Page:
Sign up for our free newsletter
Free D.C. news, delivered to your inbox daily.
A pitcher of beer might be the more obvious pairing for Chicago-style pizza. And yes, you can get Goose Island with your deep dish or thin crust pie at Vin & Vic’s, a Friday and Saturday pizza pop-up a Capitol Lounge.
But Vin & Vic’s founder Tom Madrecki is also assembling a wine list made up of bottles that aren’t otherwise found in the city by taking advantage of D.C.’s unique alcohol import laws. By paying a small fee and filling out a form with the Alcoholic Beverage Regulation Administration, he’s able to bring in bottles that aren’t available from distributors.
Part of the appeal is having something no one else has. “Every chef wants that. Every sommelier wants that,” Madrecki says. “The other thing is that I would just generally like to change the way that D.C. drinks in some cases.”
There are, of course, some logistical challenges to getting wines that don’t have distributors in D.C. One of the wines Madrecki is looking to obtain is from Utah, of all places. The owner has a sister in the D.C. area and agreed to bring Madrecki a case or two when he comes into town next week.
“He’s a very young, hip winemaker,” Madrecki says of Ruth Lewandowski Wines founder Evan Lewandowski. While Utah may not be a huge drinking state, “he’s sort of all the rage in some places in Paris and in Tokyo.”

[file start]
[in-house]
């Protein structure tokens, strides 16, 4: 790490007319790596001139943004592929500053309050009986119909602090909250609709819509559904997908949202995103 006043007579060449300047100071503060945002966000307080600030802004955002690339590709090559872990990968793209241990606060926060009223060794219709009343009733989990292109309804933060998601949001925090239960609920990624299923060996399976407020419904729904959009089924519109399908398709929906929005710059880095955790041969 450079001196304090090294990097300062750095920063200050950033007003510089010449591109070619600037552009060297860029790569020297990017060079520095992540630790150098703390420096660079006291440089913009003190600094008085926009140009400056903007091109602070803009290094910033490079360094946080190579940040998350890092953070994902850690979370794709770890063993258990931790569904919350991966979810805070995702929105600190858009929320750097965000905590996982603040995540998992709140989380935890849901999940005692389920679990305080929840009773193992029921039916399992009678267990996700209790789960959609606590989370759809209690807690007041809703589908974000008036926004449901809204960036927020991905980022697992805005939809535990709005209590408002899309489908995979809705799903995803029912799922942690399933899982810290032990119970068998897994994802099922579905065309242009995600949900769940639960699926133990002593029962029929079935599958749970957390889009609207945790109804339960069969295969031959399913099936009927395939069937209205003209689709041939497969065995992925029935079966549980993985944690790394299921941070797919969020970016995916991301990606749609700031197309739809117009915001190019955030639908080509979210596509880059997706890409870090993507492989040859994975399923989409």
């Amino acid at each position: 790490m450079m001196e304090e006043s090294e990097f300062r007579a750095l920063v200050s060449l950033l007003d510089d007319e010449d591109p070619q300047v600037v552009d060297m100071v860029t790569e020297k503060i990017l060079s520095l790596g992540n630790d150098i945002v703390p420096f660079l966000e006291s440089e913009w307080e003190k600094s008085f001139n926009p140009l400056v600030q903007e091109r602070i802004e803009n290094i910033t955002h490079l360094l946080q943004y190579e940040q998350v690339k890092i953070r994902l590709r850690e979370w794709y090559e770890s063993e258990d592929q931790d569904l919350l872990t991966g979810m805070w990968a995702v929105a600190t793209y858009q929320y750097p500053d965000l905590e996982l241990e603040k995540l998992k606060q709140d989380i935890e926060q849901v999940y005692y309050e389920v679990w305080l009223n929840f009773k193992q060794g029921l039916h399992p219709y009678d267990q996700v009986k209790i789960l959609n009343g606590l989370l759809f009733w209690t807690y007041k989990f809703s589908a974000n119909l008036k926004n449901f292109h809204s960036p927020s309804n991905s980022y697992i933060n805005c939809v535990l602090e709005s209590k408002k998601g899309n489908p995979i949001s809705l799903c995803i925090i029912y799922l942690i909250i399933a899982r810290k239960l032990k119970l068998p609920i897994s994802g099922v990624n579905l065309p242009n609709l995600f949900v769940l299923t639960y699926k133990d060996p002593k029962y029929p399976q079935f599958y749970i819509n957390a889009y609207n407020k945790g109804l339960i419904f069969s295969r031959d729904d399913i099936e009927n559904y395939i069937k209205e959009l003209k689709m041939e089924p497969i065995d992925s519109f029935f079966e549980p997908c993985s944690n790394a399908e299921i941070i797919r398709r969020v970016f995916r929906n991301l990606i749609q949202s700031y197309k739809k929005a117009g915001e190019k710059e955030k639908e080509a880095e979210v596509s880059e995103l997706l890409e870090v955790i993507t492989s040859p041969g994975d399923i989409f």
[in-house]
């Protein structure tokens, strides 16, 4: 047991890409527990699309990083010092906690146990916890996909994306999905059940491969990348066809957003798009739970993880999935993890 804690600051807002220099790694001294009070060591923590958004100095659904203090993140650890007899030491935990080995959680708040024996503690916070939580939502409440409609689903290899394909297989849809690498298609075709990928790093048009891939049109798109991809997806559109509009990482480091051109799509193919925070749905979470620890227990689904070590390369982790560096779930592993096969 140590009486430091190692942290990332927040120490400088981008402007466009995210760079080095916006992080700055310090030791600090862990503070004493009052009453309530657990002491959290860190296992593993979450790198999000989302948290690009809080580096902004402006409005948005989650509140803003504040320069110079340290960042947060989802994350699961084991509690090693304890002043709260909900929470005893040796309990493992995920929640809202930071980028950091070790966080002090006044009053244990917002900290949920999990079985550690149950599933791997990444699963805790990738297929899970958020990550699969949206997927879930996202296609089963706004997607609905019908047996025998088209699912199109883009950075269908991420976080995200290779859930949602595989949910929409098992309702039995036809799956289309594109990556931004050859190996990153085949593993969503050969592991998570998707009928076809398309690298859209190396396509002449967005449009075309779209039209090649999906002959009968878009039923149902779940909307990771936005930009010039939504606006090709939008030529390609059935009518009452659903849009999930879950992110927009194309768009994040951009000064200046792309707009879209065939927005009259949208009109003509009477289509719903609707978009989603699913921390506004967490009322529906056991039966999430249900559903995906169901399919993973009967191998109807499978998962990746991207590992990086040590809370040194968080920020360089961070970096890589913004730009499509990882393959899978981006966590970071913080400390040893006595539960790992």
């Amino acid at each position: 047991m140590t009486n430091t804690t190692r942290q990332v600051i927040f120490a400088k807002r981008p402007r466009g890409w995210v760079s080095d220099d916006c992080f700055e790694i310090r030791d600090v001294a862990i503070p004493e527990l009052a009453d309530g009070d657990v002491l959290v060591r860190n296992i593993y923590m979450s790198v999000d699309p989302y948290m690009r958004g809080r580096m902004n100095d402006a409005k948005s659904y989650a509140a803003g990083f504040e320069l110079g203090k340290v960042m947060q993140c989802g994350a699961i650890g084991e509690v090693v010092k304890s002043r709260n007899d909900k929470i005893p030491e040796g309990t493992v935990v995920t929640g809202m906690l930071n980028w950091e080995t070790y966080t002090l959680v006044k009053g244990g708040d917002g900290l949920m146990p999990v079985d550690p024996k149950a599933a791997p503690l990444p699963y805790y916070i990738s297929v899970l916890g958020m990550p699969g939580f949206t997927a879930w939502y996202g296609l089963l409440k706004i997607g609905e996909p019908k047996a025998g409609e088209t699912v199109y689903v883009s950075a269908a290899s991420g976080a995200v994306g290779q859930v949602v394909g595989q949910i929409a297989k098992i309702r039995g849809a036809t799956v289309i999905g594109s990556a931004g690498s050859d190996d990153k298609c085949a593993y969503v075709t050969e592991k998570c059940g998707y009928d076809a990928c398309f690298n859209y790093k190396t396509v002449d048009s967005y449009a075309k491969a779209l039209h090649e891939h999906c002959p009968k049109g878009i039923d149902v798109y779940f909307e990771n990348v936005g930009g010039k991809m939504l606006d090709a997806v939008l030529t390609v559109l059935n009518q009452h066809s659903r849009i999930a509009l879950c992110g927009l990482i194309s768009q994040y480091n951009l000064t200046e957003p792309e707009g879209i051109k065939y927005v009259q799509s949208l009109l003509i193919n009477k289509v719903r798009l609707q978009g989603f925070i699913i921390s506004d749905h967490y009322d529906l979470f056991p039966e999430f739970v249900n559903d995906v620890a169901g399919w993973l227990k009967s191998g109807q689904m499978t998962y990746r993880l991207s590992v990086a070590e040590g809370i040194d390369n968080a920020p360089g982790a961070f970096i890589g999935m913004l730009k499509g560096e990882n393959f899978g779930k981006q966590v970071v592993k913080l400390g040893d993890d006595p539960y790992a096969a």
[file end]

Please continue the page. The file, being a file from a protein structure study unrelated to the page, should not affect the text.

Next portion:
In the case of some unique French and Georgian wines, Madrecki is working with a San Francisco-based importer. “His wines have no distribution on the East Coast for the most part,” Madrecki says. But the importer has agreed to help him get certain wines.
One of those wines is a Chenin Blanc from winemaker Thomas Boutin, who Madrecki stayed with for three days last fall in the Loire Valley in France. “He’s a very, very, very small producer with a hectare of vines in the middle of nowhere,” he says. “As far as I know, we’re one of two wine bars in the U.S. that has it.”
All of the wines are “natural” wines, which essentially means they’re made in a more hands-off, non-interventionist way. The vineyards aren’t sprayed with chemicals, and additives aren’t added to the wines. “The wines are more expressive of where they’re from and when they were made,” Madrecki says. “On the flip side, some people would be like, ‘Oh, they’re weird or they’re a little funky or this one is cloudy.'”
The wines also tend to be lower in alcohol and higher in acid, which happens to make them pair well with pizza.
By essentially eliminating a middle man, Madreccki says the prices are lower than they might otherwise be. His current list ranges from $7 to $10 for a glass and $33 to $47 for a bottle.
To make it more manageable to navigate, Madrecki has purposely limited the wine list to just five selections. Currently, three of the five wines are direct imports, but Madrecki says his goal is to eventually source almost all his wines that way.
Take a look at this weekend’s menu below. Vin & Vic’s operates from 6 p.m. to close every Friday and Saturday at Capitol Lounge.
Photo by Tom Madrecki